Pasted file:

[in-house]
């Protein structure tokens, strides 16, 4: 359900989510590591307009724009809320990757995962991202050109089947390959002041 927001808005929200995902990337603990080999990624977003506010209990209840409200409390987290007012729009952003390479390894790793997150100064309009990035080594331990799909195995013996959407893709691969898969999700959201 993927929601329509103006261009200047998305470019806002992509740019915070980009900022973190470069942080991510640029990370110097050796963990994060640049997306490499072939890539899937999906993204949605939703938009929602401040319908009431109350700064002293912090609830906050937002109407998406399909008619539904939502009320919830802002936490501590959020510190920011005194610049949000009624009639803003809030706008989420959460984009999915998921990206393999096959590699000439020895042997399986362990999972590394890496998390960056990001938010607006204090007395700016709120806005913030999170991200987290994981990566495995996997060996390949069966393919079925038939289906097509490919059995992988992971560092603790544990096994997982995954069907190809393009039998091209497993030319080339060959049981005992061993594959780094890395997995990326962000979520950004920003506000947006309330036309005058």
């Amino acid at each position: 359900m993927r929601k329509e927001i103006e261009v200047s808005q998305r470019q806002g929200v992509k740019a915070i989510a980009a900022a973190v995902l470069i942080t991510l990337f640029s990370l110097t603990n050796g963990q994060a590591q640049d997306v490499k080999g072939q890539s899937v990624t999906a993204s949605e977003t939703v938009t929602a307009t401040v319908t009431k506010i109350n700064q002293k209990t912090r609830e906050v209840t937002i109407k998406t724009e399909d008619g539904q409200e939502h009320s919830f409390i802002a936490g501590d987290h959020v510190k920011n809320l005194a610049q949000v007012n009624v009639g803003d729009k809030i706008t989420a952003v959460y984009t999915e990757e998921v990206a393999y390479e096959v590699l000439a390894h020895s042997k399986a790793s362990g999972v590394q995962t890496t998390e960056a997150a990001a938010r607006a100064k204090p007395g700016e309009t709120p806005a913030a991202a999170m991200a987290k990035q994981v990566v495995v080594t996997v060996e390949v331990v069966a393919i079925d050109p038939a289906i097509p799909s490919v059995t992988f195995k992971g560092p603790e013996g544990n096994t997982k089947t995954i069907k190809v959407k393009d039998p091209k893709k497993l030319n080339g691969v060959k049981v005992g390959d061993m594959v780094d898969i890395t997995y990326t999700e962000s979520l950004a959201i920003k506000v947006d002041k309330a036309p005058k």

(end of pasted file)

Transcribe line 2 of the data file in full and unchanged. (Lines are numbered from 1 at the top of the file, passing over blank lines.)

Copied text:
């Protein structure tokens, strides 16, 4: 359900989510590591307009724009809320990757995962991202050109089947390959002041 927001808005929200995902990337603990080999990624977003506010209990209840409200409390987290007012729009952003390479390894790793997150100064309009990035080594331990799909195995013996959407893709691969898969999700959201 993927929601329509103006261009200047998305470019806002992509740019915070980009900022973190470069942080991510640029990370110097050796963990994060640049997306490499072939890539899937999906993204949605939703938009929602401040319908009431109350700064002293912090609830906050937002109407998406399909008619539904939502009320919830802002936490501590959020510190920011005194610049949000009624009639803003809030706008989420959460984009999915998921990206393999096959590699000439020895042997399986362990999972590394890496998390960056990001938010607006204090007395700016709120806005913030999170991200987290994981990566495995996997060996390949069966393919079925038939289906097509490919059995992988992971560092603790544990096994997982995954069907190809393009039998091209497993030319080339060959049981005992061993594959780094890395997995990326962000979520950004920003506000947006309330036309005058």